The PI revises its overall plan to better meet the city’s development objectives
The city of Presque Isle has taken steps to revise its comprehensive plan, which will set out the main development goals for the next decade.
PRESQUE ISLE, Maine – The city of Presque Isle has taken steps to revise its comprehensive plan, which will set out key development goals for the next decade.
Unlike plans which detail specific projects or initiatives, such as the $ 5.3 million downtown redevelopment plan, the global plan lists more general objectives which aim to guide municipal councilors in their reflection on future projects.
Currently, the Presque Isle Planning Board is working with Jay Kamm, senior planner at the Northern Maine Development Commission, to update the overall plan, which previously covered the decade 2007-2017.
“The overall plan is supposed to be updated every 10 years. The city revised its last compensation plan adopted in 2007, ”said Galen Weibley, Director of Economic and Community Development for Presque Isle.
Although the city submitted a revised comprehensive plan in 2019, it received suggestions for improvement from the Maine Department of Agriculture, Conservation and Forestry. After the start of the pandemic, the DACF experienced a delay in the available data the city could cite, which further delayed the plan, according to Weibley.
But now the city is actively working to get approval for the 269-page plan for the coming decade and has highlighted many areas for potential improvement.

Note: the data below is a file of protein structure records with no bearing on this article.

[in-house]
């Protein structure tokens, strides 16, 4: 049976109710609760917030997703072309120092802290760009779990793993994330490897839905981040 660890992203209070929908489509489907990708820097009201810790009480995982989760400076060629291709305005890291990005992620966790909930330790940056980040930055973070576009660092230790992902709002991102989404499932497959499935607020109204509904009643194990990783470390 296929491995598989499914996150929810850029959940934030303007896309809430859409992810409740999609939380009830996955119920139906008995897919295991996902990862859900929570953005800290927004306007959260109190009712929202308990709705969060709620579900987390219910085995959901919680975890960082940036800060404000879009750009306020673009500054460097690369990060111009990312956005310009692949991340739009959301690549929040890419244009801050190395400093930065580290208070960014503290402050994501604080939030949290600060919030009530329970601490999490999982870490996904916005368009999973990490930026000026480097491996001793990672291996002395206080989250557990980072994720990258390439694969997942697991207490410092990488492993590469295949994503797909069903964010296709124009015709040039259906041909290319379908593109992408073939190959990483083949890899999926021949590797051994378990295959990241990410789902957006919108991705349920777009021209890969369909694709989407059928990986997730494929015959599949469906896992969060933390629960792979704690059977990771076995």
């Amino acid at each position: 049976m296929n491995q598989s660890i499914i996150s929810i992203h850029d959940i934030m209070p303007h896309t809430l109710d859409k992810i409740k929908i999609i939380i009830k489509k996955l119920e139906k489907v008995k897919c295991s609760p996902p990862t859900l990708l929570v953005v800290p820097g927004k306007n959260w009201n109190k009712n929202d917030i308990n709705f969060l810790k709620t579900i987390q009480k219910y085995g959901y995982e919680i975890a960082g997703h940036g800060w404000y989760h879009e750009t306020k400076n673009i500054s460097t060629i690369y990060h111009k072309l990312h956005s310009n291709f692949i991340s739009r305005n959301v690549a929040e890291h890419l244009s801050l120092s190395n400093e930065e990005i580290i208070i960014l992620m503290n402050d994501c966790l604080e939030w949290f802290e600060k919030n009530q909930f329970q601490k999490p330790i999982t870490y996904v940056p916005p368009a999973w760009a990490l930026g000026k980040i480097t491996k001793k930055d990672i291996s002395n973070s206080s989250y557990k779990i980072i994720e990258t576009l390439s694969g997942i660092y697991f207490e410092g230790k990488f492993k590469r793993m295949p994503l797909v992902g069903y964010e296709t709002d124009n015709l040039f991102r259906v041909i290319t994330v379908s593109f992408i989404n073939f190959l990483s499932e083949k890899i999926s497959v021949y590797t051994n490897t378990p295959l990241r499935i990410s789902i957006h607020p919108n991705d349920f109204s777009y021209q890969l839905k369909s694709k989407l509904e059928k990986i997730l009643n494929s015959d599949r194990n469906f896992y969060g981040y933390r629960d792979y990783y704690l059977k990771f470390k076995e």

For example, in a section titled “Forest and Agricultural Resources”, the Comprehensive Plan encourages the city to “include in any future land use ordinances a requirement that commercial or subdivision developments maintain areas with agricultural soils. first-rate as open spaces wherever possible. . “
Other general objectives of the plan include taking measures to protect natural resources, such as existing fish, waterfowl and bird habitats, upgrading the city’s septic systems and water treatment facilities, improvement of roads, affordable housing and continued investment in the districts of financing by raising taxes for the development of enterprises.
“The comprehensive plan covers a city-wide vision of what the community would like to see over the next 10 years, ”Weibley said. “The city plans to tackle affordable housing and economic development, given the city’s desire to position the community for further growth in the future. “
The planning board recently met with Kamm to discuss potential changes to the plan and will review the proposed outcome document at their September meeting. Once the plan is approved, city council will hold a public meeting before proposing changes or giving approval. The final document will be submitted to the DACF for approval.
In addition to guiding councilors’ actions, the comprehensive plan gives the city better opportunities to secure state and federal funds for community projects, Weibley said.
“State agencies consider comprehensive plans when developing state infrastructure projects,” Weibley said. “Placing [the city’s] Goals in the plan and by holding public meetings, we initiate community discussions and create momentum for projects in the future.